Orioles, Davis agree to deal


Orioles, Davis agree to deal

Slugger Chris Davis is reportedly returning to the O's on a seven-year, $161 million contract, according to Jon Heyman. Though some hot take machines have fired up their mockery about how the Orioles bid against themselves - a fair criticism on some level - the $42 million being deferred really means the Orioles will be paying the Orioles much less than once discussed over the seven playing years of the contract.

That's not a typo. However, that contract includes benefits until 2037 when Davis is 51 YEARS OLD!

The Royals sought another starter to replace Johnny Cueto, who signed a $130 million, six-year deal with the Sam Francisco Giants after helping Kansas City win its first World Series since 1985.

Of course, that's as long as he produces the same magic he did late last season.

"Cespedes is an option, but it has nothing to do with Chris", Orioles manager Buck Showalter said Thursday.

Baltimore Orioles first baseman Chris Davis hits a solo home run against the New York Yankees in the fourth inning of the 2015 Major League Baseball match at Yankee Stadium.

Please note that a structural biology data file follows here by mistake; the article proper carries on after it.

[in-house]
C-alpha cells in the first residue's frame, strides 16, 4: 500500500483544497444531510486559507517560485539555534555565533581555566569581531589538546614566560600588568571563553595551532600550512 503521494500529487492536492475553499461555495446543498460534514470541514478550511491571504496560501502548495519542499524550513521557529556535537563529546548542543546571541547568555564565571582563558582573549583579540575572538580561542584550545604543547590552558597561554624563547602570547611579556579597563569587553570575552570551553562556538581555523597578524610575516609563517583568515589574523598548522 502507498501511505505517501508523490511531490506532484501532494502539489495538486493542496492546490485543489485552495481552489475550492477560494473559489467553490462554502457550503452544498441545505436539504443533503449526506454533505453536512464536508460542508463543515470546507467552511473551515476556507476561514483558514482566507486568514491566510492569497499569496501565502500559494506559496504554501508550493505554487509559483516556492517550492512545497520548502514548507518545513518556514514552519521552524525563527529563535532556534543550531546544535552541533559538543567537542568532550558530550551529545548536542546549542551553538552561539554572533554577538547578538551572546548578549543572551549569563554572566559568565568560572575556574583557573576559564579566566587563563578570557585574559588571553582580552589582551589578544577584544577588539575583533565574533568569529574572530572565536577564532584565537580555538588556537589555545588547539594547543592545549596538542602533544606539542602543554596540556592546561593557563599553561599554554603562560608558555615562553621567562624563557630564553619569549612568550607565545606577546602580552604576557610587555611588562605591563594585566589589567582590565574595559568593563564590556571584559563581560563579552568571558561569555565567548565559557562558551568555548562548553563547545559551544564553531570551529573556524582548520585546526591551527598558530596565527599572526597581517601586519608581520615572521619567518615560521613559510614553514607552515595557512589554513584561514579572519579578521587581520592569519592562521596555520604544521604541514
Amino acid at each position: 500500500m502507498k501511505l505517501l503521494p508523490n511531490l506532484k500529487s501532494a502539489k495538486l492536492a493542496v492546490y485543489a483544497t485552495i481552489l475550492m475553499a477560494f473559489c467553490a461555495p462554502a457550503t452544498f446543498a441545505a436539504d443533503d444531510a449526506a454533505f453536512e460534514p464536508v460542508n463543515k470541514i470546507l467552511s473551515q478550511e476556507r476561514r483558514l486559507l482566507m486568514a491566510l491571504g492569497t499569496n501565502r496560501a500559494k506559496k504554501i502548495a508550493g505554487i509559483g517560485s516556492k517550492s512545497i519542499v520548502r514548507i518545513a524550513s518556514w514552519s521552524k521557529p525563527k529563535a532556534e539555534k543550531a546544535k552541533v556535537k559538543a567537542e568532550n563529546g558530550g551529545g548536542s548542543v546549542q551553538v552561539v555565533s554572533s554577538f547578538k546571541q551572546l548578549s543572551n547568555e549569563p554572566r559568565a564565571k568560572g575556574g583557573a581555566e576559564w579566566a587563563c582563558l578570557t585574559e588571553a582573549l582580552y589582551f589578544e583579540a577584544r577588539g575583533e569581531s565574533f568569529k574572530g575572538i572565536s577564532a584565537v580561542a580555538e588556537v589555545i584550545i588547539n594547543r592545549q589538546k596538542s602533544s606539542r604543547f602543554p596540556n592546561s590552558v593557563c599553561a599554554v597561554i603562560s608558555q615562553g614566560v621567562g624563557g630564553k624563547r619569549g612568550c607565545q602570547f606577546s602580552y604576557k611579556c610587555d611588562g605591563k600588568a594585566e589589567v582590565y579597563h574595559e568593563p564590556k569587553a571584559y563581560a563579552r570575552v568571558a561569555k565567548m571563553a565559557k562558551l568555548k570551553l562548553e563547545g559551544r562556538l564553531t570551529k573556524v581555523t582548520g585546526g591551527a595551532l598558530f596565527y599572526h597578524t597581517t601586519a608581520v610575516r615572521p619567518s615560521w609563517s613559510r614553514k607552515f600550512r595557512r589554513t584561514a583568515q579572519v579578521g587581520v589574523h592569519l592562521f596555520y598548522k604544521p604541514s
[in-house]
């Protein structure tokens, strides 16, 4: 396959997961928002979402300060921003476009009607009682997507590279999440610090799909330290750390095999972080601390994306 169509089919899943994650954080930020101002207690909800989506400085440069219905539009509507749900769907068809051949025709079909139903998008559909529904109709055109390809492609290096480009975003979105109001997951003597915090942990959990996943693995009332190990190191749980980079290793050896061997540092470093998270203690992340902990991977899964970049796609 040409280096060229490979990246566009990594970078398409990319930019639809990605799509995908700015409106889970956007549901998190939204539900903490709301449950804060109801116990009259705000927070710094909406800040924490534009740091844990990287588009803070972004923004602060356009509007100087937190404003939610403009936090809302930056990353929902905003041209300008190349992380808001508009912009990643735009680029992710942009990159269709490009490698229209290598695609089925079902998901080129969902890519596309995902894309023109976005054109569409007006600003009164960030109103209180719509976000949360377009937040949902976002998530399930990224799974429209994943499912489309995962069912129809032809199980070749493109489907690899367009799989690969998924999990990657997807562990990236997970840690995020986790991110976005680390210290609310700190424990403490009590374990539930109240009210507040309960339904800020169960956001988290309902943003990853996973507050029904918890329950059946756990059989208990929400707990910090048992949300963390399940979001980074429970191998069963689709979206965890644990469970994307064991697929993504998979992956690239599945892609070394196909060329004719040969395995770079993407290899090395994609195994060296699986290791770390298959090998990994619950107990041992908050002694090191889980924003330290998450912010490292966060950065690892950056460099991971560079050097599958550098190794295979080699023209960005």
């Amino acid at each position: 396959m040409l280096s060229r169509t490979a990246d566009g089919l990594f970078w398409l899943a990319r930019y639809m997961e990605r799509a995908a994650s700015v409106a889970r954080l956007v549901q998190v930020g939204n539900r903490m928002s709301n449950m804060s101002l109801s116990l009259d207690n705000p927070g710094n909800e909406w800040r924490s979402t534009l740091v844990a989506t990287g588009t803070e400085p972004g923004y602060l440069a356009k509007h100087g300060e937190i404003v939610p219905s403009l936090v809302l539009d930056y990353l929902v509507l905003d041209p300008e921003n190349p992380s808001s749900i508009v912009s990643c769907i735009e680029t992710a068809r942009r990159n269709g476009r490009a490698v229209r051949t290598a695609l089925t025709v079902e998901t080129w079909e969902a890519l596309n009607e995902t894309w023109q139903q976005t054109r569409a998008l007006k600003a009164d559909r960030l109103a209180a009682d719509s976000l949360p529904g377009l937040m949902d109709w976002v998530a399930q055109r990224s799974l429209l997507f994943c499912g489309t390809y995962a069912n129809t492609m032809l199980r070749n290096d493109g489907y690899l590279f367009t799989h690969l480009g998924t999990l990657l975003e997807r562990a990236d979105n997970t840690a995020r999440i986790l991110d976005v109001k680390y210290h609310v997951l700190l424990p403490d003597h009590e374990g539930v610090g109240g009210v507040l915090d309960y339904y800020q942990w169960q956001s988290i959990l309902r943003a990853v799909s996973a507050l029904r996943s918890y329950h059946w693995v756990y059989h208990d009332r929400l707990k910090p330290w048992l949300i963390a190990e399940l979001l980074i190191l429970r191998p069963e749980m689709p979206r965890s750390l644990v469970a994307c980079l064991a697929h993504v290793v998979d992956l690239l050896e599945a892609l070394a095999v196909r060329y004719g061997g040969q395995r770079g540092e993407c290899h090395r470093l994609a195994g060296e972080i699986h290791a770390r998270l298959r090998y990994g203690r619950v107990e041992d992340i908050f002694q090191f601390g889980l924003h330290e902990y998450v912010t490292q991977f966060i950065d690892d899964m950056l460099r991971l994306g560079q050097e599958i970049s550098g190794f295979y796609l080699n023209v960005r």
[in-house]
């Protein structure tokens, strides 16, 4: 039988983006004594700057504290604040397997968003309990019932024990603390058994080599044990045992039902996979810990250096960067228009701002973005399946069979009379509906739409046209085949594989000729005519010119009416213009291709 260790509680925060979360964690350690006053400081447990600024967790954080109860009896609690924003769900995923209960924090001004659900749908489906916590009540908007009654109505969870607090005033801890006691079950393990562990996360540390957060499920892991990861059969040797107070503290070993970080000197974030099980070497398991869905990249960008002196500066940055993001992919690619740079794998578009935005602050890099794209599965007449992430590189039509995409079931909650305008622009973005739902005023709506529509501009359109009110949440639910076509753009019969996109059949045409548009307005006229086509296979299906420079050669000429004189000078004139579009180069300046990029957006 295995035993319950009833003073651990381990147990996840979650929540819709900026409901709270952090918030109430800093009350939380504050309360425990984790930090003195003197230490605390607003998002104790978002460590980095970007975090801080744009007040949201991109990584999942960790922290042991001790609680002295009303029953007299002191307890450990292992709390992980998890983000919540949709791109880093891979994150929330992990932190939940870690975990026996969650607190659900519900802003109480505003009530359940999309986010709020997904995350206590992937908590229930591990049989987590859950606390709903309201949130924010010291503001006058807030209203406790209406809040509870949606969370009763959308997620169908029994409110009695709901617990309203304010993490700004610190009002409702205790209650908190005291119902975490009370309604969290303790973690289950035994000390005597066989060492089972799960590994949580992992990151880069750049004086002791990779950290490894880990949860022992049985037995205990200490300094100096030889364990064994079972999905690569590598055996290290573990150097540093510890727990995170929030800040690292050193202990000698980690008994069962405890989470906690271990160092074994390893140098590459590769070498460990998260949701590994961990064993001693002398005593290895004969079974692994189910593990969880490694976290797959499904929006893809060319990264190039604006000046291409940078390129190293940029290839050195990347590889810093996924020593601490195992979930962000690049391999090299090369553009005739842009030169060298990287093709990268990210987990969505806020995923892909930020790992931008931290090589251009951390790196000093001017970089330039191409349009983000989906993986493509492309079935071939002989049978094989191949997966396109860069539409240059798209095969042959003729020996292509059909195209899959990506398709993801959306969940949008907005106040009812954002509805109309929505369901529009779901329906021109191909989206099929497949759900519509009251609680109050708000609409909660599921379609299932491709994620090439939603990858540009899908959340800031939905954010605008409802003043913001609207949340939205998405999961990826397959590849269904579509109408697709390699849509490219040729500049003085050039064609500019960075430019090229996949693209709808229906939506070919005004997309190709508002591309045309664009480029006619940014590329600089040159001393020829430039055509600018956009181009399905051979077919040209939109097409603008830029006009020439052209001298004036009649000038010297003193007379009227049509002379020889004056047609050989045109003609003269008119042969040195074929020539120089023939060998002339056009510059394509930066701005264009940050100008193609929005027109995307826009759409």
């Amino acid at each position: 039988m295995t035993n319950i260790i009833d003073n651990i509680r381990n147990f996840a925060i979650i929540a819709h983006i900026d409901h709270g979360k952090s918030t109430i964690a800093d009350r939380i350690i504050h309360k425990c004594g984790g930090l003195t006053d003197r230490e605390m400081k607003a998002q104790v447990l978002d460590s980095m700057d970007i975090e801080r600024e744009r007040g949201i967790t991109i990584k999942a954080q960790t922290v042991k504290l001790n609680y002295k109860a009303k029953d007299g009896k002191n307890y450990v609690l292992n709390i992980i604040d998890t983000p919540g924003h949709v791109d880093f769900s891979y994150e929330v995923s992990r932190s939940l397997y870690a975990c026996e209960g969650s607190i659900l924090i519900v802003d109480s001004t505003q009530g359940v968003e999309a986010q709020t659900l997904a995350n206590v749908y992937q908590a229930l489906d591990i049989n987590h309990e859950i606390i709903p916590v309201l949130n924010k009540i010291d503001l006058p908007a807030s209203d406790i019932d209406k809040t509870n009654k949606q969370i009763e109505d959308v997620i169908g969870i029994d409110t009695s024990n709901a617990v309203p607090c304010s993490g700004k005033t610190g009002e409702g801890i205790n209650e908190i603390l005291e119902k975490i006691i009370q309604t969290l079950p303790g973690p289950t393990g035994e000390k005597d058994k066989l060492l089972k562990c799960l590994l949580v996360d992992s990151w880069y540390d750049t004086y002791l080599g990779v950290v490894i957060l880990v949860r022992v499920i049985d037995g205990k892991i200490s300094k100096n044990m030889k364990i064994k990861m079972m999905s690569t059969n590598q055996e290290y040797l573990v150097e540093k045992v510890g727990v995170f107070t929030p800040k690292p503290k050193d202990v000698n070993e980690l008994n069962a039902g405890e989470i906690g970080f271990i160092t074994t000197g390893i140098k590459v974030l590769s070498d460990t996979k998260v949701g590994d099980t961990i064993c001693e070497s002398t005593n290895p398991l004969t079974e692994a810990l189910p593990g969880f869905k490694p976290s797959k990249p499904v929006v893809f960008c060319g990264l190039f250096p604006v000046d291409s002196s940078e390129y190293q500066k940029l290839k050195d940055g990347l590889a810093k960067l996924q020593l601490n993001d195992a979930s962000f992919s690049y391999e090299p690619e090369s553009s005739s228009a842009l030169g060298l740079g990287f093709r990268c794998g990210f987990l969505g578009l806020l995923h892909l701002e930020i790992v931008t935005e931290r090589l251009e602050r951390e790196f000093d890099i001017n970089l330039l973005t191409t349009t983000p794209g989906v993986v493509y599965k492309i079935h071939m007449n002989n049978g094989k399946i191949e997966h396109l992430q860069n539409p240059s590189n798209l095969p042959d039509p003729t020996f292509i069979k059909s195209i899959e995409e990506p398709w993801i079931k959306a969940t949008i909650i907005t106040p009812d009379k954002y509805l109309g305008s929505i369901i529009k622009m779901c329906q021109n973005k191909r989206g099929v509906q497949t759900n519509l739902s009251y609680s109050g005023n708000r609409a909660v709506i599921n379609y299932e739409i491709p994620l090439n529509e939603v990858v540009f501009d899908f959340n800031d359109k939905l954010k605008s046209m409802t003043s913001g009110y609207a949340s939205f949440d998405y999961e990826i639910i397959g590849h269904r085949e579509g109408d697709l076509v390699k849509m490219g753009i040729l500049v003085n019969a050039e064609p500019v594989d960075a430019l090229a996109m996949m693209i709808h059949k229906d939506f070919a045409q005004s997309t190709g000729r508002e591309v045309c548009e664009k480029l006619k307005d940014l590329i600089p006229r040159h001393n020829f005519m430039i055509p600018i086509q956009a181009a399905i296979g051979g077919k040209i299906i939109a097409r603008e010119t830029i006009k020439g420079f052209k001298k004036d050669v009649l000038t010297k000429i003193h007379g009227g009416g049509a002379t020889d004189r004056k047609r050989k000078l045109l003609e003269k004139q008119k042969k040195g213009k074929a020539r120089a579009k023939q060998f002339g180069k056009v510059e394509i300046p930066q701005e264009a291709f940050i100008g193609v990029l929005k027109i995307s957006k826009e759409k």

However again, if there was a need or a push to do so (presumably at the end of the contract) and the Birds had a contender to whom they wanted to trade Davis, there's always the chance that he waives it.

Cespedes will be 31 after next season, and next year's free agent class of outfielders is not strong.

It had been reported for several weeks Davis had an offer worth just north of $150 million, and just this week ESPN reported his agent, Scott Boras, had begun to shop him around to teams as an everyday corner outfielder. That could even be money that goes into making sure that the Orioles can keep Manny Machado and Adam Jones beyond 2018. He instantly gave the team's lagging offense the infusion it needed, batting.

As we mentioned, Brach's deal, combined with Trumbo's deal allowed the Orioles to mark two more off the list of arbitration eligible players the team has to work out deals with. "I don't want to call it comfort, because that indicates complacency, but when you're in a place that has shown a lot of confidence in you and you've established yourself as a player and as a person, it just makes me feel good to see the relationship between the players and ownership".

And I don't say that because it actually happened. "Don't play with my emotions", Wieters said.

The Orioles certainly know what they're getting. He hit. 287 with a. 337 on-base percentage, a. 604 slugging percentage, 17 homers and 44 RBIs in 57 regular-season games for NY, then hit.



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